Alpha-1 adrenergic blockers like doxazosin and alpha-2 adrenergic agonists like BXCL501 have a MOA that reduces the excessive adrenergic activity characteristic of PTSD and AUD and withdrawal. Doxazosin, an alpha-1 specific blocker is FDA approved for prostate hyperplasia and hypertension, and has been shown to reduce PTSD in clinical studies and reduce AUD in preclinical and clinical studies. It has a longer half-life than prazosin which is another alpha-adrenergic blocker that has been shown to also reduce PTSD symptoms (nightmares). Lofexidine is in contrast an alpha2-adrenergic receptor agonist. Like doxazosin it can be used as an anti-hypertensive, but is mostly used to help relieve symptoms of heroin or opiate withdrawal in opiate dependency. It also has broader efficacy in reducing all types of adrenergic activity through feedback inhibition of adrenergic neurons. BXCL501 (dexmedetomidine-DEX on a sublingual film), is a selective and potent alpha2-adrenergic receptor agonist. Other alpha2-adrenergic agonists have been developed for clinical use including clonidine, lofexidine and guanfacine; however, DEX is more potent than these other alpha2-adrenergic agonists and achieves higher free brain levels after dosing suggesting it may have superior pharmacological and pharmacokinetic properties. BioXcel is currently developing BXCL501 for the treatment of acute agitation in patients with schizophrenia and bipolar disorders. The properties of BXCL501 indicate it may be an effective therapeutic for the treatment of patients with PTSD, especially those that are undergoing treatment for ASUD. DEX exerts its effects by preventing release of the neurotransmitter norepinephrine from neurons in the locus coeruleus (LC). LC neurons and norepinephrine are responsible for stress-related agitation as a result of hyper-arousal of the sympathetic nervous. Because PTSD is associated with hyper-arousal and high sympathetic nervous system activity, BXCL501 has the potential to alleviate agitation that occurs in PTSD. Doxazosin is a direct blocker (antagonist) of post-synaptic alpha1-adrenoreceptors, while lofexidine and BXCL501 are agonists at pre-synaptic or auto- alpha2-adrenoreceptors. Lofexidine and BXCL501 have a much broader effect than doxazosin in reducing brain adrenergic activity because lofexidine and BXCL501 not only reduce activity at alpha-1 receptors, but also reduce activity at all the four types of both alpha and beta adrenroreceptors.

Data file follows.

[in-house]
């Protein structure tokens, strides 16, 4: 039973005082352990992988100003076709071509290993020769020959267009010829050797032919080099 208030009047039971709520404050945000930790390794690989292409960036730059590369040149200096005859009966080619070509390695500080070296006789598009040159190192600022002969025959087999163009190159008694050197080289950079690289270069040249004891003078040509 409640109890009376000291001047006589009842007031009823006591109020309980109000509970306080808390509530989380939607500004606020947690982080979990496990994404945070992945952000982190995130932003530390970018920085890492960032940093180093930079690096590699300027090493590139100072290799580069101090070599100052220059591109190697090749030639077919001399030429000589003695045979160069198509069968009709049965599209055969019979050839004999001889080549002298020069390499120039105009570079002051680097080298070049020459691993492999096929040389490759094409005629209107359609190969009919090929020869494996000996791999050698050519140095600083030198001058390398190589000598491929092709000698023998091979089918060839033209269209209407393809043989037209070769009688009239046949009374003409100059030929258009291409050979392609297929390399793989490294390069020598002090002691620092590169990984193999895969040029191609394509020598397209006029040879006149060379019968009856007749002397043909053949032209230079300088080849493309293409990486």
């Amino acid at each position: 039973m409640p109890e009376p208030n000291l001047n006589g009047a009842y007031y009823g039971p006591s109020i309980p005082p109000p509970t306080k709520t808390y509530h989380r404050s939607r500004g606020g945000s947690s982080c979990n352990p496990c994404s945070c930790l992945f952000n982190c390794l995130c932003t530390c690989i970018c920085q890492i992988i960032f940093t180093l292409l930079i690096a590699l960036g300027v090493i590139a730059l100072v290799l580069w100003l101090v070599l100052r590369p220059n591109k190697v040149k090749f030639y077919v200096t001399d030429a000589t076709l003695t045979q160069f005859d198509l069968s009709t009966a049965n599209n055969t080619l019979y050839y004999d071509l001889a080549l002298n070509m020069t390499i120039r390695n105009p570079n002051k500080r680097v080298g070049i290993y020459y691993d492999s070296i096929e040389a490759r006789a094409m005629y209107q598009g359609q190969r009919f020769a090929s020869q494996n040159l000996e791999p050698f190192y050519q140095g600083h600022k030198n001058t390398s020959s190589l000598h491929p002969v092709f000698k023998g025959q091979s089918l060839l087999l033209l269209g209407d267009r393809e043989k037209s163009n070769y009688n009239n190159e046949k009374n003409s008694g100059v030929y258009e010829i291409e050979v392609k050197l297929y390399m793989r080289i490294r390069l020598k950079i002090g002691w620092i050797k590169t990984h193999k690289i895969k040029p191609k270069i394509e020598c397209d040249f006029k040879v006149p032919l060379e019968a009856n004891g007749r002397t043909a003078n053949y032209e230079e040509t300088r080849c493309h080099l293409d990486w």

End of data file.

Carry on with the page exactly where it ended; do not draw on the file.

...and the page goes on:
N-acetylcysteine is a type of amino acid that is synthesized in the liver for its anti-oxidant properties, since oxidizing agents are generally toxic. It was considered as part of a planning award but a clinical trial was ultimately not funded based on the past history of the compound failing in most studies with PTSD, AUD and other abused drugs.